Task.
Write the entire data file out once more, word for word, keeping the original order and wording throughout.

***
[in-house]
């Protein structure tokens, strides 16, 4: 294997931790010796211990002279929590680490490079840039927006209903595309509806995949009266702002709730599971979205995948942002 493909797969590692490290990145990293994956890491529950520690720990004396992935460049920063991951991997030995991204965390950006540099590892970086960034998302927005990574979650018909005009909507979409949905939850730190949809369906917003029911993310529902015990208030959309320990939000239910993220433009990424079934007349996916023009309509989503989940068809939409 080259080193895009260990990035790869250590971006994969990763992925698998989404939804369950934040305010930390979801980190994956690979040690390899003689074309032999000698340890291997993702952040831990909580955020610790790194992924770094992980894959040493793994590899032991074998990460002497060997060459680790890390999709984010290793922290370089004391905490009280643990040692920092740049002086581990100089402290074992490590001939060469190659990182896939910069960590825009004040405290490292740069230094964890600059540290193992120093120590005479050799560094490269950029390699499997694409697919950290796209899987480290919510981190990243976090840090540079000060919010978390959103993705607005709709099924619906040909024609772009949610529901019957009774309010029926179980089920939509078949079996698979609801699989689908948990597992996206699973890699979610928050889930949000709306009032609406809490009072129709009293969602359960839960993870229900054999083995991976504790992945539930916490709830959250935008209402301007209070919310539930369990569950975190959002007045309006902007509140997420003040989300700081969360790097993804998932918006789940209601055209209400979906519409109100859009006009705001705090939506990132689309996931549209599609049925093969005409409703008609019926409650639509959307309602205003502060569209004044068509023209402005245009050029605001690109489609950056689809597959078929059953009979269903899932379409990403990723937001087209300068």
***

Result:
[in-house]
């Protein structure tokens, strides 16, 4: 294997931790010796211990002279929590680490490079840039927006209903595309509806995949009266702002709730599971979205995948942002 493909797969590692490290990145990293994956890491529950520690720990004396992935460049920063991951991997030995991204965390950006540099590892970086960034998302927005990574979650018909005009909507979409949905939850730190949809369906917003029911993310529902015990208030959309320990939000239910993220433009990424079934007349996916023009309509989503989940068809939409 080259080193895009260990990035790869250590971006994969990763992925698998989404939804369950934040305010930390979801980190994956690979040690390899003689074309032999000698340890291997993702952040831990909580955020610790790194992924770094992980894959040493793994590899032991074998990460002497060997060459680790890390999709984010290793922290370089004391905490009280643990040692920092740049002086581990100089402290074992490590001939060469190659990182896939910069960590825009004040405290490292740069230094964890600059540290193992120093120590005479050799560094490269950029390699499997694409697919950290796209899987480290919510981190990243976090840090540079000060919010978390959103993705607005709709099924619906040909024609772009949610529901019957009774309010029926179980089920939509078949079996698979609801699989689908948990597992996206699973890699979610928050889930949000709306009032609406809490009072129709009293969602359960839960993870229900054999083995991976504790992945539930916490709830959250935008209402301007209070919310539930369990569950975190959002007045309006902007509140997420003040989300700081969360790097993804998932918006789940209601055209209400979906519409109100859009006009705001705090939506990132689309996931549209599609049925093969005409409703008609019926409650639509959307309602205003502060569209004044068509023209402005245009050029605001690109489609950056689809597959078929059953009979269903899932379409990403990723937001087209300068």